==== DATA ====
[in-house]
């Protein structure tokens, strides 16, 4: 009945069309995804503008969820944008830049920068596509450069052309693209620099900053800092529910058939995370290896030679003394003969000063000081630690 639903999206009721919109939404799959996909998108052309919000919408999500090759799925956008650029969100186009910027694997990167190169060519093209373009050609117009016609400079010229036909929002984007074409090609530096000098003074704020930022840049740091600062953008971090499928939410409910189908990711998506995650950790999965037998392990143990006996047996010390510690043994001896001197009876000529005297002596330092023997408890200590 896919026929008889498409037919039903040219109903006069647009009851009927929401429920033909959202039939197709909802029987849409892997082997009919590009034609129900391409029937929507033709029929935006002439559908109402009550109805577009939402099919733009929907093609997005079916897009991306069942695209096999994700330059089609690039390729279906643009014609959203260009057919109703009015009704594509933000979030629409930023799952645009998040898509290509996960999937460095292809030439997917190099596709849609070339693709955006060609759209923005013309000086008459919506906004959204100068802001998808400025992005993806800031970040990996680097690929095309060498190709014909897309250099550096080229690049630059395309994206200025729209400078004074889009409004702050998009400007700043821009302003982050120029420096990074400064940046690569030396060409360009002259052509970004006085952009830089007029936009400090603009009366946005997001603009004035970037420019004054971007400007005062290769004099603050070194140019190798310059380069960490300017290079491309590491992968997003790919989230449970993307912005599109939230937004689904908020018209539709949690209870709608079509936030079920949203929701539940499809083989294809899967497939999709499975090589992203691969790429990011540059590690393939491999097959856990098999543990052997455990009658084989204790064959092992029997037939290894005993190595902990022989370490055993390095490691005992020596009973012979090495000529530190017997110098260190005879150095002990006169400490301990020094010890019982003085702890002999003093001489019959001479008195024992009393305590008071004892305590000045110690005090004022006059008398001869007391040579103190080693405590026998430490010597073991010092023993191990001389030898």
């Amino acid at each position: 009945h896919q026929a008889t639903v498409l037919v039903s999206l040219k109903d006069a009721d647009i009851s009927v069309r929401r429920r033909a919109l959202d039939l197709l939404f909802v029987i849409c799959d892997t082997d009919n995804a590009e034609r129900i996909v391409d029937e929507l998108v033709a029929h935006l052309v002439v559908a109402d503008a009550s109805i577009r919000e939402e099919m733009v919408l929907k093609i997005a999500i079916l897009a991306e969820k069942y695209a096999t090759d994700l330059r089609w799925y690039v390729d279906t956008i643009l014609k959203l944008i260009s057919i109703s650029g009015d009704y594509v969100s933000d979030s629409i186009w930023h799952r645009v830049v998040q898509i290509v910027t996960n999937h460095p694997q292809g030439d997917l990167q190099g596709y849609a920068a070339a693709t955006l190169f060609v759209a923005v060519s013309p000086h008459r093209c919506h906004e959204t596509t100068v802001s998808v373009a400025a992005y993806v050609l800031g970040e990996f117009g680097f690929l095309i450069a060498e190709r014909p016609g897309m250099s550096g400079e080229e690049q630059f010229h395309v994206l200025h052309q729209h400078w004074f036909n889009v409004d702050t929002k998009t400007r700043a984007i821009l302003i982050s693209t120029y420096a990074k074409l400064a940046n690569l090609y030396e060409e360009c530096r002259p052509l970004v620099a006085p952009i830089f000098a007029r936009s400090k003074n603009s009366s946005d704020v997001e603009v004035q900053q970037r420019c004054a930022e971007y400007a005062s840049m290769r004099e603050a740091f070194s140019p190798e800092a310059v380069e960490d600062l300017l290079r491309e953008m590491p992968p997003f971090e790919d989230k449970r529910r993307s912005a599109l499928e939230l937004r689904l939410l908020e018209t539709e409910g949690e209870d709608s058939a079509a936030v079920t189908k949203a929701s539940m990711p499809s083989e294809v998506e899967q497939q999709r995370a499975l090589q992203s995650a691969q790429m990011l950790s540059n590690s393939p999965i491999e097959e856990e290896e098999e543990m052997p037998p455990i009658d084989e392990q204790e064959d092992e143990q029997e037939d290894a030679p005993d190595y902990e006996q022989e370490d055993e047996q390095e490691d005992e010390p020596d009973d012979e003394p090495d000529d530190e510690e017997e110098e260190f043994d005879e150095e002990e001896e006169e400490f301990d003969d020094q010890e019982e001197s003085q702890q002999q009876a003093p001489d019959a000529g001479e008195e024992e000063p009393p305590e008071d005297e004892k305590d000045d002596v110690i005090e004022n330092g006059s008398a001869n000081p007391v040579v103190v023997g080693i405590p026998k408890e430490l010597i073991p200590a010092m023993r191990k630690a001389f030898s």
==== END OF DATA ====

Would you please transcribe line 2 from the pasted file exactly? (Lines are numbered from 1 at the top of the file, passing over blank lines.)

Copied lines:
């Protein structure tokens, strides 16, 4: 009945069309995804503008969820944008830049920068596509450069052309693209620099900053800092529910058939995370290896030679003394003969000063000081630690 639903999206009721919109939404799959996909998108052309919000919408999500090759799925956008650029969100186009910027694997990167190169060519093209373009050609117009016609400079010229036909929002984007074409090609530096000098003074704020930022840049740091600062953008971090499928939410409910189908990711998506995650950790999965037998392990143990006996047996010390510690043994001896001197009876000529005297002596330092023997408890200590 896919026929008889498409037919039903040219109903006069647009009851009927929401429920033909959202039939197709909802029987849409892997082997009919590009034609129900391409029937929507033709029929935006002439559908109402009550109805577009939402099919733009929907093609997005079916897009991306069942695209096999994700330059089609690039390729279906643009014609959203260009057919109703009015009704594509933000979030629409930023799952645009998040898509290509996960999937460095292809030439997917190099596709849609070339693709955006060609759209923005013309000086008459919506906004959204100068802001998808400025992005993806800031970040990996680097690929095309060498190709014909897309250099550096080229690049630059395309994206200025729209400078004074889009409004702050998009400007700043821009302003982050120029420096990074400064940046690569030396060409360009002259052509970004006085952009830089007029936009400090603009009366946005997001603009004035970037420019004054971007400007005062290769004099603050070194140019190798310059380069960490300017290079491309590491992968997003790919989230449970993307912005599109939230937004689904908020018209539709949690209870709608079509936030079920949203929701539940499809083989294809899967497939999709499975090589992203691969790429990011540059590690393939491999097959856990098999543990052997455990009658084989204790064959092992029997037939290894005993190595902990022989370490055993390095490691005992020596009973012979090495000529530190017997110098260190005879150095002990006169400490301990020094010890019982003085702890002999003093001489019959001479008195024992009393305590008071004892305590000045110690005090004022006059008398001869007391040579103190080693405590026998430490010597073991010092023993191990001389030898």